Just like the Securities and Exchange Commission (SEC), the Commodity Futures Trading Commission (CFTC) is actively policing the virtual currency market.  On January 24, 2018, the CFTC announced an enforcement action against two individuals and a company, My Big Coin Pay, Inc., for fraudulently offering the sale of a “fully functioning” virtual currency. Press Release, CFTC Charges Randall Crater, Mark Gillespie, and My Big Coin Pay, Inc. with Fraud and Misappropriation in Ongoing Virtual Currency Scam (Jan. 24, 2018), http://www.cftc.gov/PressRoom/PressReleases/pr7678-18.  In filing the action, the CFTC also sought and obtained from the U.S. District Court for the District of Massachusetts a restraining order and an asset freeze of the defendants and relief defendants who received customer funds without allegedly providing any legitimate services.  What is important about this case is that it proves that the government, through various agencies, is dedicating significant resources to investigate and ferret out fraud in the virtual currency arena.  While typically this type of action (e.g., soliciting investors to invest; misappropriation of funds; false and misleading statements about the value, usage and trading status) would be the province of the SEC, the CFTC here is flexing its regulatory muscle and aggressively filing charges.  This appears to be another recent action by the CFTC to assert jurisdiction over a virtual currency based on the fact that the CFTC deems virtual currencies to be commodities.  See Andrew P. Cross, CFTC Files Charges in Bitcoin Ponzi Scheme, Perkins Coie (Sept. 21, 2017), https://www.derivativesandreporeport.com/2017/09/cftc-files-charges-in-bitcoin-ponzi-scheme/.  Particularly in this case, there are no allegations that a swap or forward contract relating to a commodity was involved.

Jurisdiction
Section 6(c)(1) of the Commodity Exchange Act and Regulation 180.1(a) provide the CFTC with anti-fraud authority in connection with “any swap, or contract of sale of any commodity in interstate commerce, or contract for future delivery.”  It is noteworthy that the CFTC invoked jurisdiction here without alleging a swap or future delivery.  Rather, the CFTC relied on its prior pronouncement that virtual currencies are deemed to be commodities to assert jurisdiction.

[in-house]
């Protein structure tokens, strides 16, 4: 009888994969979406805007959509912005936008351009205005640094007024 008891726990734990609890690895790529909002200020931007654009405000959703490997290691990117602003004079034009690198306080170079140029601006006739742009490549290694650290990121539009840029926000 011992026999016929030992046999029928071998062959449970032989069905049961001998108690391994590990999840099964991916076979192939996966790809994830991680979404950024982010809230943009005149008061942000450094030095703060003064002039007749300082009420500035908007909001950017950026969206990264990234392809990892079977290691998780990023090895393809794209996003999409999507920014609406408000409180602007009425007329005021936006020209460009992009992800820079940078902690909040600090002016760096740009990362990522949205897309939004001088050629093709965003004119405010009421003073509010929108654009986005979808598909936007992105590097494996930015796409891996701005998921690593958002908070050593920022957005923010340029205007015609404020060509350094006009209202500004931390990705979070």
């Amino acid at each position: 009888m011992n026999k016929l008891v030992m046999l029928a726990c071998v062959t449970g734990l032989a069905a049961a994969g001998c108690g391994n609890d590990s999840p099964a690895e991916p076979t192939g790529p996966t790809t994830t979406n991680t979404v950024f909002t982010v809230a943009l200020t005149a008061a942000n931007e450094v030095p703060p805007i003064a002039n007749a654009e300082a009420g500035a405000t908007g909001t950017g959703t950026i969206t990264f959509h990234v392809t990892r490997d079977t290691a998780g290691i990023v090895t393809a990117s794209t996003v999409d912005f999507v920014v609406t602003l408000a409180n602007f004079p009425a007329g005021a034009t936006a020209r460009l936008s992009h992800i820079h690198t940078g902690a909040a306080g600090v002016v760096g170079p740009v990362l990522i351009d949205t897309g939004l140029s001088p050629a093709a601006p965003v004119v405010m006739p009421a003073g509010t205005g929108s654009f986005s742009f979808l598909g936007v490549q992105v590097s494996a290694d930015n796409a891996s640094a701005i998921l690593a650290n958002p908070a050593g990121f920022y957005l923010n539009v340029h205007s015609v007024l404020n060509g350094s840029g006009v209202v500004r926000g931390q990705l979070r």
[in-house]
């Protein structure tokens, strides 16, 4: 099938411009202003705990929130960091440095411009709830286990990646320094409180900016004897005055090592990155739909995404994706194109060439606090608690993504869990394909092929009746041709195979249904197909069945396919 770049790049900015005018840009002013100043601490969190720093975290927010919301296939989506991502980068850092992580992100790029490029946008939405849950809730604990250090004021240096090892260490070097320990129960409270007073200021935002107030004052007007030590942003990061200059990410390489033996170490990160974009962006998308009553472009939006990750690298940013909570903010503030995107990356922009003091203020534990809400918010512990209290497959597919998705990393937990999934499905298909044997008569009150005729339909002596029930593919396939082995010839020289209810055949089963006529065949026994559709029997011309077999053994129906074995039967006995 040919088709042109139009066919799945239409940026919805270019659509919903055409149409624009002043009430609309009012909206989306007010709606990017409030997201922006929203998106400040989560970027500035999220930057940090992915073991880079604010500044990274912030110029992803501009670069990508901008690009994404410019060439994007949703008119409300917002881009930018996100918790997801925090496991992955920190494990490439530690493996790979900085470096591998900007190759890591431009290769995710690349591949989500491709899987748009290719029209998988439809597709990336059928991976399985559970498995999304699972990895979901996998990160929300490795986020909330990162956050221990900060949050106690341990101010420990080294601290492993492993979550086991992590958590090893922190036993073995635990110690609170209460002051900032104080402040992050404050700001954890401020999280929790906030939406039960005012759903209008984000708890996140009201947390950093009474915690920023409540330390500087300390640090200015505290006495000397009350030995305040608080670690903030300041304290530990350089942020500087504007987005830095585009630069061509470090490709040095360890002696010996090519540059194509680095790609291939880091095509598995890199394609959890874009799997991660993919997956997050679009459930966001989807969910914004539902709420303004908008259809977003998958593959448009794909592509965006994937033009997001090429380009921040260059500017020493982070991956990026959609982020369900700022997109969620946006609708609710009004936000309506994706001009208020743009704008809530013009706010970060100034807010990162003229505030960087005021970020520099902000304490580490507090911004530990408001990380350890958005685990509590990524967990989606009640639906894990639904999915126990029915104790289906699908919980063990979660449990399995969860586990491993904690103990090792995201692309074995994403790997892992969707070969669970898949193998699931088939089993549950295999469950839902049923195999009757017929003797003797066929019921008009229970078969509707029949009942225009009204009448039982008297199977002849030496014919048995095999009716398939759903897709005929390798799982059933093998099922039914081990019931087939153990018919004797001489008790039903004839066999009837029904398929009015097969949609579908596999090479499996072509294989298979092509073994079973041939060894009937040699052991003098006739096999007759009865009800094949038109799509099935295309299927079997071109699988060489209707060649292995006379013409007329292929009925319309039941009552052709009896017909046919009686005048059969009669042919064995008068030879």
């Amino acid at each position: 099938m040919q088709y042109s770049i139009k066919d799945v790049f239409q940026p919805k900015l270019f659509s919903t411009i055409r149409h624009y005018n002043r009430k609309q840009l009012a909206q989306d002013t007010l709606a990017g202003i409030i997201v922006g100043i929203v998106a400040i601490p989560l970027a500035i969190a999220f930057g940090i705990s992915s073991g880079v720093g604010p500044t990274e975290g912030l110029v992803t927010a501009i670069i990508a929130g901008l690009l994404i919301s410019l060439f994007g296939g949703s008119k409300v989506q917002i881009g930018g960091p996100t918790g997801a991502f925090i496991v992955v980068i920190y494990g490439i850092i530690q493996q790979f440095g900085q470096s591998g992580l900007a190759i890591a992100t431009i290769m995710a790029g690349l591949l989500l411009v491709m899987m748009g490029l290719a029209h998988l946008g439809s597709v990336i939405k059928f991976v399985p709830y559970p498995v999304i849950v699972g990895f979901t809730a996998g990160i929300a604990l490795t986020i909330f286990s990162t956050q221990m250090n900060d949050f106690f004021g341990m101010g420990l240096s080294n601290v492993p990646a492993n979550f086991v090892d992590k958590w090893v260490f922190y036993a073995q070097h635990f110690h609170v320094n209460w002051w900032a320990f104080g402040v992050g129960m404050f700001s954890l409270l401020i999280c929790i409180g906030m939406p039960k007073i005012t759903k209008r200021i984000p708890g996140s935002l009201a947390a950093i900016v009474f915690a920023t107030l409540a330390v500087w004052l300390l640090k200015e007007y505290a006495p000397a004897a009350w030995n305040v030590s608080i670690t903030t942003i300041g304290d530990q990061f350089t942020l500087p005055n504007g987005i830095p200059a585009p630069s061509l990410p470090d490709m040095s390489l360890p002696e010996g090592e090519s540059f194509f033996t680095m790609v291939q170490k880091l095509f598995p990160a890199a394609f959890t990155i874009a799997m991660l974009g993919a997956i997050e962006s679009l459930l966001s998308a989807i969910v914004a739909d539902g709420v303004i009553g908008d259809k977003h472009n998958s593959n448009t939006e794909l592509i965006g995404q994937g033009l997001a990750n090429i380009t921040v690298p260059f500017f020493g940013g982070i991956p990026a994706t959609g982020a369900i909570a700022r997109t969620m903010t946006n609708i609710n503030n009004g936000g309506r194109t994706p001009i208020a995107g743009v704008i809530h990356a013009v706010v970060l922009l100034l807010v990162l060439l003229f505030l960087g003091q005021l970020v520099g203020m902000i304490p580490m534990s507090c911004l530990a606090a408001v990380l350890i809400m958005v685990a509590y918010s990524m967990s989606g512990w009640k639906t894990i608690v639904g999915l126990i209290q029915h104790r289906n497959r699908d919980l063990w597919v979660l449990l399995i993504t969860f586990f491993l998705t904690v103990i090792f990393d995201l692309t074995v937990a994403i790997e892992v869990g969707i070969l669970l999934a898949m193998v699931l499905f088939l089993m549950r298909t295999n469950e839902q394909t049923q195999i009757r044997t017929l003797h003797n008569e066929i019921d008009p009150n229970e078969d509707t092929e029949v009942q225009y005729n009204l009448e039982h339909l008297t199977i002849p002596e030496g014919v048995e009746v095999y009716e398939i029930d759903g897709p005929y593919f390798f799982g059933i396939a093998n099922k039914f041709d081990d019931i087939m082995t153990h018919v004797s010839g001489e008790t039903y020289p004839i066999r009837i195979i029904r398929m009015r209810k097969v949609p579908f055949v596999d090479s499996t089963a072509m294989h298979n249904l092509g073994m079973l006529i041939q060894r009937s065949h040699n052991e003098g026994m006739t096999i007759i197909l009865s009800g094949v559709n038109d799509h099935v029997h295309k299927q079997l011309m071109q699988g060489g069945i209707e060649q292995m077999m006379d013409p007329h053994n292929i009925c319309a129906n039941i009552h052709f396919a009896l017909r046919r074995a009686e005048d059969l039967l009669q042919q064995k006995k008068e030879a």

Alleged Fraudulent Conduct
According to the CFTC’s complaint, the defendants fraudulently solicited potential and existing My Big Coin (MBC) customers throughout the United States by making false and misleading claims and omissions about MBC’s value, usage, and trade status and indicating that MBC was backed by gold.  In this regard, the MBC website conveyed to potential and actual MBC customers numerous solicitation materials, MBC trade data, and other materials (1) misrepresenting that MBC was actively being traded on several currency exchanges, including the MBC Exchange website, when in fact it was not; (2) misrepresenting in reports the daily trading price, when in fact no price existed because MBC was not trading; (3) misrepresenting that MBC was backed by gold, when in fact it was not; and (4) misrepresenting that MBC had partnered with MasterCard, with the promise that MBC could be used anywhere MasterCard was accepted, when in fact no such partnership existed and MBC could not be used anywhere MasterCard was accepted.  In reality, according to the CFTC, the supposed trading results were illusory, and any payouts to customers were derived from funds fraudulently obtained from other customers in the manner of a Ponzi scheme.

The CFTC also alleged that as customers began to raise questions about their MBC accounts, the defendants attempted to conceal their fraud by issuing additional coins to customers and falsely representing that they had secured a deal with another exchange to trade MBC.  In addition, the defendants allegedly encouraged customers to refrain from redeeming their MBC holdings until MBC was active on this “new” exchange.  In total, the CFTC alleged that the defendants misappropriated virtually all of the approximately $6 million that they solicited from MBC customers and that they used the funds to purchase a home, fine art, jewelry, travel and entertainment.

The Significance of This Enforcement Matter
The take-away from this enforcement action is simple—more federal agencies are investigating and prosecuting fraudulent conduct as its relates to virtual currencies, and these agencies will seek to exercise emergency relief such as restraining orders and asset freezes.  Stay tuned, as I suspect that there are many more cases in the pipeline.

The complaint filed by the CFTC is available here.